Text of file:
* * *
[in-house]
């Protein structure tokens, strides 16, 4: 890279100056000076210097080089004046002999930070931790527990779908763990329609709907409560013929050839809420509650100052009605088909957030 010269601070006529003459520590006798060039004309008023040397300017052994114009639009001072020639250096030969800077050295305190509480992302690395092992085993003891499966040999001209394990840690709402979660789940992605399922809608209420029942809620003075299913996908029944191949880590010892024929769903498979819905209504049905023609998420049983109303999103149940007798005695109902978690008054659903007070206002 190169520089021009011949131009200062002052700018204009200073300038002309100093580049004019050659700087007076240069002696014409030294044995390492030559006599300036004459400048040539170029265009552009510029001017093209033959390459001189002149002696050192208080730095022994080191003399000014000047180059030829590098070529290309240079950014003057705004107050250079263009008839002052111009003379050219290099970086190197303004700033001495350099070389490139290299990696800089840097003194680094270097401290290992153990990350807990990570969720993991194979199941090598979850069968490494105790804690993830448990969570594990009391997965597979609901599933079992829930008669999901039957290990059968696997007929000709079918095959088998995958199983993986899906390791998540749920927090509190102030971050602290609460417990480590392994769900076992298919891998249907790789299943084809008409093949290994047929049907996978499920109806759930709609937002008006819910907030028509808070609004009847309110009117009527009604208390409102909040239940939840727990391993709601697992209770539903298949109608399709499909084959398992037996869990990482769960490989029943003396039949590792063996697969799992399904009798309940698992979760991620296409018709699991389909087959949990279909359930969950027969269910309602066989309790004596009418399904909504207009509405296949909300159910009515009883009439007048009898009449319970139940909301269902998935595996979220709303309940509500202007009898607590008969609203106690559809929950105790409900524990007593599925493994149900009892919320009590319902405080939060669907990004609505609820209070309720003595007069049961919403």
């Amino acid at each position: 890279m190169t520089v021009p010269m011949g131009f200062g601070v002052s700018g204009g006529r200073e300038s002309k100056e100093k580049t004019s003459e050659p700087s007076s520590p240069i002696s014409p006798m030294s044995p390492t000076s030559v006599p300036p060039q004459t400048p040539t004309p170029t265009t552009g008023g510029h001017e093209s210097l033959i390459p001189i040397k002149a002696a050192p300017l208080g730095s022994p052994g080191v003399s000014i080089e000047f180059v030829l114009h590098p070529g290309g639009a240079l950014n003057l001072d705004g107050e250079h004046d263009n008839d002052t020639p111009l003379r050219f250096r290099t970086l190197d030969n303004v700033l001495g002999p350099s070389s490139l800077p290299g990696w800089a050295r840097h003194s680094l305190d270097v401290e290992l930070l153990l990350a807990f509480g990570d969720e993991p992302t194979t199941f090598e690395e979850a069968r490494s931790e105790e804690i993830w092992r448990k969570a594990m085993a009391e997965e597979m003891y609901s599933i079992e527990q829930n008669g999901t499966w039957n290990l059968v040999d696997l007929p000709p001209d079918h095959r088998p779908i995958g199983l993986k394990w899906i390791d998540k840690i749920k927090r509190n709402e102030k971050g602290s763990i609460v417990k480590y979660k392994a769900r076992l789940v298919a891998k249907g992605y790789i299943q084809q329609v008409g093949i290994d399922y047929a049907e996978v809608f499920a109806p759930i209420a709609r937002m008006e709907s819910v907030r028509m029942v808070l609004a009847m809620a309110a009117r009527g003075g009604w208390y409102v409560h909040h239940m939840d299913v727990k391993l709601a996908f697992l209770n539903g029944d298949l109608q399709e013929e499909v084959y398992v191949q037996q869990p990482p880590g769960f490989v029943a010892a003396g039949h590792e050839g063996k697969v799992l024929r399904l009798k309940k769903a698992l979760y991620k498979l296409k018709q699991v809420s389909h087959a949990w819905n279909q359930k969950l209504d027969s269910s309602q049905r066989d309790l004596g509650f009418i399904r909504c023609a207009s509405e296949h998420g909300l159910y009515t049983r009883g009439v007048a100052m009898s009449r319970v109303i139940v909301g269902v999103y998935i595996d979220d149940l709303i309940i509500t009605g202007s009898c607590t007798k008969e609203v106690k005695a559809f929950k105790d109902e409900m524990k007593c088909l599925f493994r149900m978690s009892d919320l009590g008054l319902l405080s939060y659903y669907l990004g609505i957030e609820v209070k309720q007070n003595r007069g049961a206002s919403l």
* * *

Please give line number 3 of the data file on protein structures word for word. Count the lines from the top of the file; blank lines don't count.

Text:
């Amino acid at each position: 890279m190169t520089v021009p010269m011949g131009f200062g601070v002052s700018g204009g006529r200073e300038s002309k100056e100093k580049t004019s003459e050659p700087s007076s520590p240069i002696s014409p006798m030294s044995p390492t000076s030559v006599p300036p060039q004459t400048p040539t004309p170029t265009t552009g008023g510029h001017e093209s210097l033959i390459p001189i040397k002149a002696a050192p300017l208080g730095s022994p052994g080191v003399s000014i080089e000047f180059v030829l114009h590098p070529g290309g639009a240079l950014n003057l001072d705004g107050e250079h004046d263009n008839d002052t020639p111009l003379r050219f250096r290099t970086l190197d030969n303004v700033l001495g002999p350099s070389s490139l800077p290299g990696w800089a050295r840097h003194s680094l305190d270097v401290e290992l930070l153990l990350a807990f509480g990570d969720e993991p992302t194979t199941f090598e690395e979850a069968r490494s931790e105790e804690i993830w092992r448990k969570a594990m085993a009391e997965e597979m003891y609901s599933i079992e527990q829930n008669g999901t499966w039957n290990l059968v040999d696997l007929p000709p001209d079918h095959r088998p779908i995958g199983l993986k394990w899906i390791d998540k840690i749920k927090r509190n709402e102030k971050g602290s763990i609460v417990k480590y979660k392994a769900r076992l789940v298919a891998k249907g992605y790789i299943q084809q329609v008409g093949i290994d399922y047929a049907e996978v809608f499920a109806p759930i209420a709609r937002m008006e709907s819910v907030r028509m029942v808070l609004a009847m809620a309110a009117r009527g003075g009604w208390y409102v409560h909040h239940m939840d299913v727990k391993l709601a996908f697992l209770n539903g029944d298949l109608q399709e013929e499909v084959y398992v191949q037996q869990p990482p880590g769960f490989v029943a010892a003396g039949h590792e050839g063996k697969v799992l024929r399904l009798k309940k769903a698992l979760y991620k498979l296409k018709q699991v809420s389909h087959a949990w819905n279909q359930k969950l209504d027969s269910s309602q049905r066989d309790l004596g509650f009418i399904r909504c023609a207009s509405e296949h998420g909300l159910y009515t049983r009883g009439v007048a100052m009898s009449r319970v109303i139940v909301g269902v999103y998935i595996d979220d149940l709303i309940i509500t009605g202007s009898c607590t007798k008969e609203v106690k005695a559809f929950k105790d109902e409900m524990k007593c088909l599925f493994r149900m978690s009892d919320l009590g008054l319902l405080s939060y659903y669907l990004g609505i957030e609820v209070k309720q007070n003595r007069g049961a206002s919403l």